Posts tagged 'rmBS'

The US v S&P

Hat-tip to the WSJ Law Blog, the full US government complaint against Standard & Poor’s:

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Wuthering UK master trust assets

Aire Valley is in what’s called Brontë Country in the UK’s Pennine hills, home to the towns of Bradford and Bingley.

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Structured finance makes repo comeback

The use of risky collateral including equities and structured finance has returned to pre-crisis levels in the US repo market, the FT reports. A Fitch Ratings study found that structured finance assets accounted for about 20 per cent of collateral. “Almost half of this collateral is subprime and Alt-A residential mortgage-backed securities (RMBS) and collateralized debt obligations,” the report adds. Reasons for the rise in use range from a shortage of safer assets, to returning liquidity in RMBS, to the hunt for yield among money market funds.

Failing to Byzantium

Greek RMBS news that makes you go hmm (via Fitch, earlier):

Fitch Ratings-London-31 October 2011: Greek banks and RMBS transactions are at risk of losing interest payments because a Greek housing agency has delayed, if not frozen, paying interest subsidies. Read more

A PrimeX primer, also featuring ABX

Last week, Fitch completed a review of U.S. Prime RMBS looking at transactions involving thousands of bonds. As a result of their review, 42 per cent of the portfolio was downgraded. Since then, a tradeable index linked to a subset of prime mortgages has been falling in value and was last seeing travelling towards par.

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Fannie and Freddie’s revenge — the details [updated]

By John McDermott and Cardiff Garcia

The details of the US government’s attempted bank raid are coming in on Friday afternoon. Read more

Australian RMBS grabs Moody’s attention

Moody’s is taking another look at the way it rates Australian Residential Mortgage-Backed Securities.

We anticipate increases to Moody’s Aaa mortgage default probability and house price stress rate assumptions. Separately, Moody’s expects to modify its approach towards incorporating lenders’ mortgage insurance in Australian RMBS. Read more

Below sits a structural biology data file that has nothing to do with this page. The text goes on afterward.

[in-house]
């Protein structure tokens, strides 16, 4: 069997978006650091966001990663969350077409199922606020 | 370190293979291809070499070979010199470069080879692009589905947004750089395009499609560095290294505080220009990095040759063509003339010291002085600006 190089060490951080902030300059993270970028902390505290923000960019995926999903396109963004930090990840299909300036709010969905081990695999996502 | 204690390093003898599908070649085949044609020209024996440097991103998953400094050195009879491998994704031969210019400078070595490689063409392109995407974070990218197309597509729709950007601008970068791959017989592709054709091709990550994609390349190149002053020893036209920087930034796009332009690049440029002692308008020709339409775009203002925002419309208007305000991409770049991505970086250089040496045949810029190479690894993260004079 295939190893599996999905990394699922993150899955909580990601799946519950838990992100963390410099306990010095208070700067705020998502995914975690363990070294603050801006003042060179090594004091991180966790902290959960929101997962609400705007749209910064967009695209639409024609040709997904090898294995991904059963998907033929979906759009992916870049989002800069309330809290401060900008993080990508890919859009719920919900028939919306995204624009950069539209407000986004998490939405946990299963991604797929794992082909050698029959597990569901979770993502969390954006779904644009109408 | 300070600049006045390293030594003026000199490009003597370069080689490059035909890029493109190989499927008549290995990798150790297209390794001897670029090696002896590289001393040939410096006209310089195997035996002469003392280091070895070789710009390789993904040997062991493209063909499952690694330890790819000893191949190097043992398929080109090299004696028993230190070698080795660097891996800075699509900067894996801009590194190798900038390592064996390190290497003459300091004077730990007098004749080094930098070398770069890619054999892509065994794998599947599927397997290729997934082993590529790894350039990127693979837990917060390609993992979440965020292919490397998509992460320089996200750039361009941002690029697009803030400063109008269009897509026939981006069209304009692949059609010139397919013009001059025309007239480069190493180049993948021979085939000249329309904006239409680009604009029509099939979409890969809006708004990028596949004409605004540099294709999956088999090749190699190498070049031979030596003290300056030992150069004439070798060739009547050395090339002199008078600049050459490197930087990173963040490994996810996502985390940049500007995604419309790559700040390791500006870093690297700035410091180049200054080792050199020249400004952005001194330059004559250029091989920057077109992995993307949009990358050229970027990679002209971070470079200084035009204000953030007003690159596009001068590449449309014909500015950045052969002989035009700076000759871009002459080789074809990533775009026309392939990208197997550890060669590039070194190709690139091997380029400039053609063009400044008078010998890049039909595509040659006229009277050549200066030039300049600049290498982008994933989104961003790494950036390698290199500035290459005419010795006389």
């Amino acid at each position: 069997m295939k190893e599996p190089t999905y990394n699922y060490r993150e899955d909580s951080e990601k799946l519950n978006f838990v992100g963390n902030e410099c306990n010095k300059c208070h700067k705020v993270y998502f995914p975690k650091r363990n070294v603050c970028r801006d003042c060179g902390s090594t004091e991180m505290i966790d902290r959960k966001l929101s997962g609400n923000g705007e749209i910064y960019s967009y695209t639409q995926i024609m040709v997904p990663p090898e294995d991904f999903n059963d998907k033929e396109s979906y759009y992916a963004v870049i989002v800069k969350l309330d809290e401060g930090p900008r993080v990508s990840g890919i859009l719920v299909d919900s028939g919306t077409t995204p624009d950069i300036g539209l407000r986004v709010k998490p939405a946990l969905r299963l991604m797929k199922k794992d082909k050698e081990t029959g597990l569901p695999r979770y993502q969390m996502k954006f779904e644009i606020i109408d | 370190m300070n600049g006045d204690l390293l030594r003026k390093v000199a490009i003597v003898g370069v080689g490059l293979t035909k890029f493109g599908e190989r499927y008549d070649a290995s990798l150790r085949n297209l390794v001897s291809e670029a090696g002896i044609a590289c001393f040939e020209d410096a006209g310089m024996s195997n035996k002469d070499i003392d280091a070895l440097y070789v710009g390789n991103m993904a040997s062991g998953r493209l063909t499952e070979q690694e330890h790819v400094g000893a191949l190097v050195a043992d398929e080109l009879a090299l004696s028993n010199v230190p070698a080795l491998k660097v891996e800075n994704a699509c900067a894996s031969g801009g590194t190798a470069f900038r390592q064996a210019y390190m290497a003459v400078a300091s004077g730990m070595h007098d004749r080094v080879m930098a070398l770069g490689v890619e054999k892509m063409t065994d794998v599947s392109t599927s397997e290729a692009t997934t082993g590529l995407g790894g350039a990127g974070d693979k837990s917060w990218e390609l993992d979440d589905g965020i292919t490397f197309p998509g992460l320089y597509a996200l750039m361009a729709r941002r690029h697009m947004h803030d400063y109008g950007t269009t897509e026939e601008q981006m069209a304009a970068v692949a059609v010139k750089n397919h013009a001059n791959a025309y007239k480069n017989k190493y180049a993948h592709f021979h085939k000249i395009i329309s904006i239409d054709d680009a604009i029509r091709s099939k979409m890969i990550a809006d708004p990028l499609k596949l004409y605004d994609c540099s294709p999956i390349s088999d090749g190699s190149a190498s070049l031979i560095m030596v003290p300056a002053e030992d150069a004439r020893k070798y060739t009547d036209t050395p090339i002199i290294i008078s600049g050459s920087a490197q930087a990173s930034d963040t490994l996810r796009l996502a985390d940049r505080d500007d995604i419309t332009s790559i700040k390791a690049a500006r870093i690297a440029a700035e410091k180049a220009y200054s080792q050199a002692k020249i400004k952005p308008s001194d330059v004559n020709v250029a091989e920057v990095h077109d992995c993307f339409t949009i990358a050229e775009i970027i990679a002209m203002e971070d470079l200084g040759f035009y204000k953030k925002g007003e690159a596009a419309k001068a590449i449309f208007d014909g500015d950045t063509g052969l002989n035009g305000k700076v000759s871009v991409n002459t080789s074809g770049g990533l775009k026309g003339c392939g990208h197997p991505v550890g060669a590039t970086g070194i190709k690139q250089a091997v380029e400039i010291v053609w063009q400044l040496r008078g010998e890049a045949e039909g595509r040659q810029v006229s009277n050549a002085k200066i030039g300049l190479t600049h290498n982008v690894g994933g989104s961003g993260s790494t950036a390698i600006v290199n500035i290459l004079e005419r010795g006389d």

Subprime selling off, again

Securitised subprime — it’s still not doing well. Read more

Tranching up Europe’s interest rate rises

Ever pondered the big questions? The meaning of life? Are we alone in the universe? What will happen to European RMBS once interest rates start rising? We have.

And we have an answer — to the last one anyway. Read more

ABS, CDS and various other acronyms in Australia

Your daily dose of financial innovation, right here.

Flexi ABS Trust 2011-1 may be a structured finance deal you’ve never heard of, but it’s making waves amongst securitisation types in Australia. Put simply it’s the first ever Australian deal to bundle interest-free payment plans for retail goods like jewellery, gym equipment, furniture and the like, according to Moody’s. Read more

Things affected by a US downgrade

The list comes to us from Moody’s, which looks at the possible ratings impact of a US sovereign downgrade in Monday’s structured finance quick check. Now the credit rating agency has said before that it will place the US government’s triple-A rating on review for downgrade if there’s no “demonstrable progress” on the debt ceiling talks. Unsurprisingly, a downgrade of the US would have a ripple effect on a number of other assets which are directly linked to the fortunes of the States.